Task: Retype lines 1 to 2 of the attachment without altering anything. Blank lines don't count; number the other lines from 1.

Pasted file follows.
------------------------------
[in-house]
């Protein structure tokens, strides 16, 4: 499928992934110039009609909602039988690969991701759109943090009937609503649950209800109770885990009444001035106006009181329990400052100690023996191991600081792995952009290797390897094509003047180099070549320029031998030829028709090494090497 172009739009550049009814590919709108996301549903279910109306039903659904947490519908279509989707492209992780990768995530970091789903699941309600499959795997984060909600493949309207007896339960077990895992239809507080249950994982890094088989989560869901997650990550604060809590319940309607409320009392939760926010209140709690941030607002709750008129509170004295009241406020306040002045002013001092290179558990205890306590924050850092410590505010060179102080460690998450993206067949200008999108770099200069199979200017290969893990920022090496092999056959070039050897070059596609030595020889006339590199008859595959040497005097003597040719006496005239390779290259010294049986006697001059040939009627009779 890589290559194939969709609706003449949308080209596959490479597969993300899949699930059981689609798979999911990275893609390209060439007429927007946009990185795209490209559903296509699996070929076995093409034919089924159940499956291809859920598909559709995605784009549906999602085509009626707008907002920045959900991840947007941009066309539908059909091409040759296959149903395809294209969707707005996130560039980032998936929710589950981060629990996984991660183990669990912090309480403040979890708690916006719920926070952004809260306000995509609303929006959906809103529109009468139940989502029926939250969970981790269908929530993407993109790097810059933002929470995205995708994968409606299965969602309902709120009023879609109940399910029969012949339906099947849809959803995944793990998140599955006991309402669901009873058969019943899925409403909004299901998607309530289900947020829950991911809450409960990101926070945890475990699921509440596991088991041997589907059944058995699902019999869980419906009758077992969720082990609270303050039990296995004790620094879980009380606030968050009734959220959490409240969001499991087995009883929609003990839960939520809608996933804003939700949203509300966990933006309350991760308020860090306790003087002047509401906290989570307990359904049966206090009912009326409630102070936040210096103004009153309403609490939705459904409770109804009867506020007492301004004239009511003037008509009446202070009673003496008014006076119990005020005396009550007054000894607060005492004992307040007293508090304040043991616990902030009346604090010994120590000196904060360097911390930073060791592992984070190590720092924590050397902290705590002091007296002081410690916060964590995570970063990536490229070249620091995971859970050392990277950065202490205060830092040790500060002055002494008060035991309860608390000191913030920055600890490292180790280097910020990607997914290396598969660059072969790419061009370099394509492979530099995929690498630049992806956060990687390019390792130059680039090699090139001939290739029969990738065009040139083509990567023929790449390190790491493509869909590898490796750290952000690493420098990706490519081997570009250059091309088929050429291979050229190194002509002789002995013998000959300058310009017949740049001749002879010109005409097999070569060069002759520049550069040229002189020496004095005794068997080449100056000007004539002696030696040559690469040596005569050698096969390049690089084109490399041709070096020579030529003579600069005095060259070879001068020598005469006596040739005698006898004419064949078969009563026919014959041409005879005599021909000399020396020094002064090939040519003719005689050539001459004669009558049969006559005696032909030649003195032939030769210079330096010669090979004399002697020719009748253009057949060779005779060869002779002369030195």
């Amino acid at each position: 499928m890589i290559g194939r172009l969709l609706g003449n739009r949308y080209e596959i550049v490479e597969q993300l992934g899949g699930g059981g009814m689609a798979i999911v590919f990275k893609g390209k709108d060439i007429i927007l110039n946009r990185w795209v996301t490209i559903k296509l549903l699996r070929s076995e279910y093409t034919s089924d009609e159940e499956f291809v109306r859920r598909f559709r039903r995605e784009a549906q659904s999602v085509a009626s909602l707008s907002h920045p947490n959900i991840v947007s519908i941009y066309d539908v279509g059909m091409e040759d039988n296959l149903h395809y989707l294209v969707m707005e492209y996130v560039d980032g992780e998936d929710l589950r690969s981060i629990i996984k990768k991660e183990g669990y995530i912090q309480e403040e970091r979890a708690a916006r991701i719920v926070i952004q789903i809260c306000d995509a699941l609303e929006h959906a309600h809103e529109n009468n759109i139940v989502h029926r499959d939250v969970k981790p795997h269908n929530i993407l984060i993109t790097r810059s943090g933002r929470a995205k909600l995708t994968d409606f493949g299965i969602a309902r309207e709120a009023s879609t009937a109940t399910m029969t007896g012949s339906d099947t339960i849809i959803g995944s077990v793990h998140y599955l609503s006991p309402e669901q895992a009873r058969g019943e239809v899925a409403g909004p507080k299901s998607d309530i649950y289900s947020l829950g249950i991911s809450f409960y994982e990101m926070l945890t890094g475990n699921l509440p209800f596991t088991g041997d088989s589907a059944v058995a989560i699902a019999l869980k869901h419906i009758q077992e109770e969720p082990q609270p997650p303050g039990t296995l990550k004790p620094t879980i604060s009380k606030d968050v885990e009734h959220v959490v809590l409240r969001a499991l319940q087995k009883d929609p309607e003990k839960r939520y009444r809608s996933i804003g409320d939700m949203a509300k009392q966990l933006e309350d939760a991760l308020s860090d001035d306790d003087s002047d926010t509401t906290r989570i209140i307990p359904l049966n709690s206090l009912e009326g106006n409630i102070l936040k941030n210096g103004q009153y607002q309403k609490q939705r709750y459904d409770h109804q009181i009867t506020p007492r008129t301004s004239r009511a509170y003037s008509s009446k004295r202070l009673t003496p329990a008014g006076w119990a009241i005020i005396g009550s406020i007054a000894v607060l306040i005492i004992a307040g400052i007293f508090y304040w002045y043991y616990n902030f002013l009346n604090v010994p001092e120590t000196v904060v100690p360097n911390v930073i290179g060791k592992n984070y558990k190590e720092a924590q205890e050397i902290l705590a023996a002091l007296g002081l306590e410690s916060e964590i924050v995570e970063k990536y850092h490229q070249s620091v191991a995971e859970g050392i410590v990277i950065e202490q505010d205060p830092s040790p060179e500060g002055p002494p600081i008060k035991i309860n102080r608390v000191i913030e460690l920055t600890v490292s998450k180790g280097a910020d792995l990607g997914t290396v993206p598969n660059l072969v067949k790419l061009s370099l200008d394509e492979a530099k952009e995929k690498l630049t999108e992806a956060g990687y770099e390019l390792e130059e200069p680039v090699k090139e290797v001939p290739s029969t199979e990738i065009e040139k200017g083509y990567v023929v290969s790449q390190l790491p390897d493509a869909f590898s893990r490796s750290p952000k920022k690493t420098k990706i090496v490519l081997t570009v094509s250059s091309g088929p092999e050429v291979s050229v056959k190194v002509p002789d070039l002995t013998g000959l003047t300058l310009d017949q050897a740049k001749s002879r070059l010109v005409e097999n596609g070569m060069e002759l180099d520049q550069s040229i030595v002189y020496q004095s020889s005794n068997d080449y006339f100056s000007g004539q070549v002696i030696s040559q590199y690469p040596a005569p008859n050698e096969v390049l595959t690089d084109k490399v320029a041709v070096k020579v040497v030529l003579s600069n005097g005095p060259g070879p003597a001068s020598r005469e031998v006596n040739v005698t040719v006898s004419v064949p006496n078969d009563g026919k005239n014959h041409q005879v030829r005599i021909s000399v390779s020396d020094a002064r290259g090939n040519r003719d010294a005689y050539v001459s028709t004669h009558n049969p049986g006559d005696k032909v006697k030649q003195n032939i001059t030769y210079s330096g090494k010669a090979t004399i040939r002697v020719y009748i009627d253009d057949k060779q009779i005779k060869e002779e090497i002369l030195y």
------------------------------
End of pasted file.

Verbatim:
[in-house]
């Protein structure tokens, strides 16, 4: 499928992934110039009609909602039988690969991701759109943090009937609503649950209800109770885990009444001035106006009181329990400052100690023996191991600081792995952009290797390897094509003047180099070549320029031998030829028709090494090497 172009739009550049009814590919709108996301549903279910109306039903659904947490519908279509989707492209992780990768995530970091789903699941309600499959795997984060909600493949309207007896339960077990895992239809507080249950994982890094088989989560869901997650990550604060809590319940309607409320009392939760926010209140709690941030607002709750008129509170004295009241406020306040002045002013001092290179558990205890306590924050850092410590505010060179102080460690998450993206067949200008999108770099200069199979200017290969893990920022090496092999056959070039050897070059596609030595020889006339590199008859595959040497005097003597040719006496005239390779290259010294049986006697001059040939009627009779 890589290559194939969709609706003449949308080209596959490479597969993300899949699930059981689609798979999911990275893609390209060439007429927007946009990185795209490209559903296509699996070929076995093409034919089924159940499956291809859920598909559709995605784009549906999602085509009626707008907002920045959900991840947007941009066309539908059909091409040759296959149903395809294209969707707005996130560039980032998936929710589950981060629990996984991660183990669990912090309480403040979890708690916006719920926070952004809260306000995509609303929006959906809103529109009468139940989502029926939250969970981790269908929530993407993109790097810059933002929470995205995708994968409606299965969602309902709120009023879609109940399910029969012949339906099947849809959803995944793990998140599955006991309402669901009873058969019943899925409403909004299901998607309530289900947020829950991911809450409960990101926070945890475990699921509440596991088991041997589907059944058995699902019999869980419906009758077992969720082990609270303050039990296995004790620094879980009380606030968050009734959220959490409240969001499991087995009883929609003990839960939520809608996933804003939700949203509300966990933006309350991760308020860090306790003087002047509401906290989570307990359904049966206090009912009326409630102070936040210096103004009153309403609490939705459904409770109804009867506020007492301004004239009511003037008509009446202070009673003496008014006076119990005020005396009550007054000894607060005492004992307040007293508090304040043991616990902030009346604090010994120590000196904060360097911390930073060791592992984070190590720092924590050397902290705590002091007296002081410690916060964590995570970063990536490229070249620091995971859970050392990277950065202490205060830092040790500060002055002494008060035991309860608390000191913030920055600890490292180790280097910020990607997914290396598969660059072969790419061009370099394509492979530099995929690498630049992806956060990687390019390792130059680039090699090139001939290739029969990738065009040139083509990567023929790449390190790491493509869909590898490796750290952000690493420098990706490519081997570009250059091309088929050429291979050229190194002509002789002995013998000959300058310009017949740049001749002879010109005409097999070569060069002759520049550069040229002189020496004095005794068997080449100056000007004539002696030696040559690469040596005569050698096969390049690089084109490399041709070096020579030529003579600069005095060259070879001068020598005469006596040739005698006898004419064949078969009563026919014959041409005879005599021909000399020396020094002064090939040519003719005689050539001459004669009558049969006559005696032909030649003195032939030769210079330096010669090979004399002697020719009748253009057949060779005779060869002779002369030195």